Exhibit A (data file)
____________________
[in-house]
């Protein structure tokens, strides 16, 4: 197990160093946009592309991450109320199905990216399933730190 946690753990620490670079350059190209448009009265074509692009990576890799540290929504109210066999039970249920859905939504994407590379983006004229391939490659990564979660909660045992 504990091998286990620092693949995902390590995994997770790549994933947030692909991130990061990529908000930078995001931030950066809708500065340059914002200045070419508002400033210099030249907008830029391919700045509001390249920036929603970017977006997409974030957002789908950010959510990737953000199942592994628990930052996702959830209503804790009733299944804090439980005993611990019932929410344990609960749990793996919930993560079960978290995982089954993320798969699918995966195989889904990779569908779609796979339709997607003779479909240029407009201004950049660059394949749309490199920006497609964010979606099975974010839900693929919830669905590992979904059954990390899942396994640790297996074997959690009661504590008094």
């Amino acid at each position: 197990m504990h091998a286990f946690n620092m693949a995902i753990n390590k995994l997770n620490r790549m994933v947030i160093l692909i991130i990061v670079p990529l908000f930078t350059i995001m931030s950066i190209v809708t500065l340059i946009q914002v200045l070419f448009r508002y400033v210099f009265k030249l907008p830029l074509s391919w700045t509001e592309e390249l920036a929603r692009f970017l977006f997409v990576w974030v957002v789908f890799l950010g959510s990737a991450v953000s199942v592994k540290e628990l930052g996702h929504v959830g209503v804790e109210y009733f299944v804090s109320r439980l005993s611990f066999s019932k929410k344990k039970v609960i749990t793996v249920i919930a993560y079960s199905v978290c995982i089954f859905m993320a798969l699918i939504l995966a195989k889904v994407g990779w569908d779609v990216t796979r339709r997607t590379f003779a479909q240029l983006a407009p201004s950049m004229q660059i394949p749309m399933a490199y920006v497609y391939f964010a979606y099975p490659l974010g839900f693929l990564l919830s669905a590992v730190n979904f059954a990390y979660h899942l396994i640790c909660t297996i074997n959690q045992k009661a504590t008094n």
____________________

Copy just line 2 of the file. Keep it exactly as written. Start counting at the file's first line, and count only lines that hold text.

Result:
């Protein structure tokens, strides 16, 4: 197990160093946009592309991450109320199905990216399933730190 946690753990620490670079350059190209448009009265074509692009990576890799540290929504109210066999039970249920859905939504994407590379983006004229391939490659990564979660909660045992 504990091998286990620092693949995902390590995994997770790549994933947030692909991130990061990529908000930078995001931030950066809708500065340059914002200045070419508002400033210099030249907008830029391919700045509001390249920036929603970017977006997409974030957002789908950010959510990737953000199942592994628990930052996702959830209503804790009733299944804090439980005993611990019932929410344990609960749990793996919930993560079960978290995982089954993320798969699918995966195989889904990779569908779609796979339709997607003779479909240029407009201004950049660059394949749309490199920006497609964010979606099975974010839900693929919830669905590992979904059954990390899942396994640790297996074997959690009661504590008094």